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FOX 11 Investigates City Deck concerns go back nearly a decade

FOX 11 Investigate City Deck concerns

GREEN BAY (WLUK) -- Before the City Deck was even built, some concerns were raised about how close it was the Fox River shipping channel.

“I think it's just a disaster waiting to happen,” alderman Guy Zima said in 2008.

FOX 11 highlighted some of the concerns in November of 2008, a full year before the City Deck opened.

“The port just wanted to make sure that whatever was constructed there was compatible with maritime commerce,” port director Dean Haen said at the time.

Haen had raised concerns about the possible impact of bow thrusters on the City Deck while it was being planned. Bow thrusters are used to help ships maneuver.

FOX 11 Investigates sat down with Haen to talk about what happened Sunday when the Kaye E. Barker cargo ship hit a dock as it tried to make its way through the Main Street bridge.

When asked if he was surprised about the incident Haen replied, “Well, we haven't had an incident since I've been here. So, we've got a great track record. Great Lakes water transportation is very safe. But I can tell you in Green Bay if we were to have an incident, we could pinpoint that it was going to be at this location.”

Haen says the location of the City Deck, coupled with the angle of the Main Street bridge make the area challenging for ships.

“I would speculate that they encountered some unique currents there which brought them closer to the east bank. Captain tried to straighten out the vessel and hit the bow thrusters which caused problems at City Deck,” Haen said.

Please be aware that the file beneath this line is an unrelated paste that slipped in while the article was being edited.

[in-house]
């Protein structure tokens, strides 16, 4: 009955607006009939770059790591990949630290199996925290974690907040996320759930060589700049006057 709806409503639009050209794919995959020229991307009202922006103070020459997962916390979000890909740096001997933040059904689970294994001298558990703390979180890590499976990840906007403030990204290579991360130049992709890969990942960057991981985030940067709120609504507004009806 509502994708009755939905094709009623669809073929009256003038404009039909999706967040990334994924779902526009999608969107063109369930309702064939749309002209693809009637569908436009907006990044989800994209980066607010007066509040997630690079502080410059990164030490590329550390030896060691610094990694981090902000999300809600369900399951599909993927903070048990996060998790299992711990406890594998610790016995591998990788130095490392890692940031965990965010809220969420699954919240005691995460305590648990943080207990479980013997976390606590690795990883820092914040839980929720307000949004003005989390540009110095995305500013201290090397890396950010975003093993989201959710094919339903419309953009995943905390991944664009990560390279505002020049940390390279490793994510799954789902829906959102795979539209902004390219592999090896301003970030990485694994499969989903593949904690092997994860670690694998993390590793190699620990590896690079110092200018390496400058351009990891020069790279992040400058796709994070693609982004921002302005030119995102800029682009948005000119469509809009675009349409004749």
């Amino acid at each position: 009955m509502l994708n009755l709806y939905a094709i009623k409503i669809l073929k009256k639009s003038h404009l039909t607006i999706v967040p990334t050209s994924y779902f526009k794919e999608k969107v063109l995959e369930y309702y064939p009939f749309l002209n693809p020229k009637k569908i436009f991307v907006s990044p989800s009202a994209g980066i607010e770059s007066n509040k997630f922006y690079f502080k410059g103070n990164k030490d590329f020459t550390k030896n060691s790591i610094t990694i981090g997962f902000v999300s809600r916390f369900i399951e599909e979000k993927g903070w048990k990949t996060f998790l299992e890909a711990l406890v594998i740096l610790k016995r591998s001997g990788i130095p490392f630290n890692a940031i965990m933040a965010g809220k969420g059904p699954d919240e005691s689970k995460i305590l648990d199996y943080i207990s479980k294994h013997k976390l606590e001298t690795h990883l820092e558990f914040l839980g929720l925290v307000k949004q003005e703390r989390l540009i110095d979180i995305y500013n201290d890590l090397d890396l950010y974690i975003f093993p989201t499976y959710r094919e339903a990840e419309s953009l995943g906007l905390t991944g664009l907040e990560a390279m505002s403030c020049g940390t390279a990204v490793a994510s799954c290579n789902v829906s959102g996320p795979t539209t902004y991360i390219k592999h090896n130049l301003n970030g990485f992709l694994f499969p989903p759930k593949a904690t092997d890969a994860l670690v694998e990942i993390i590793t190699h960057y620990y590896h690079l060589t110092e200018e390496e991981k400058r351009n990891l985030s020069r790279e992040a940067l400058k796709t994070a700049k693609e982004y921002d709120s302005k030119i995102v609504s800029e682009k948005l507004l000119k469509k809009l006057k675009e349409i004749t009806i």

Green Bay mayor Jim Schmitt says everyone was aware that the area is difficult to navigate. But he points out that there have not been any problems up until now.

“When we built the City Deck, as well as when the bridge was built, we understood that that's not a straight line. Then you get a ship that's over 700 feet. You have to know what you're doing to maneuver through there. But we've been doing it successfully for many years so I'm not sure why this happened,” Schmitt said.

“(The captain) had to use his bow thruster to bring the bow back in line with the channel,” said Thomas Wynne, vice-president and general counsel for The Interlake Steamship Company which owns the ship.

Wynne says while the area is challenging for large ships, it's not necessarily unique.

“It's certainly not uncommon for ships that deliver cargo around the Great Lakes to encounter curvy rivers and angled bridges,” Wynne said. “This is just one of those spots where it's close. It's an angled draw and that City Deck is fairly close to the edge of the channel."

While no one was injured, Haen says it's important for everyone to learn from this.

“It was bad but it could've been worse,” Haen said. “I think we should chalk it up to an opportunity to learn and hope we never have the occurrence happen again.”

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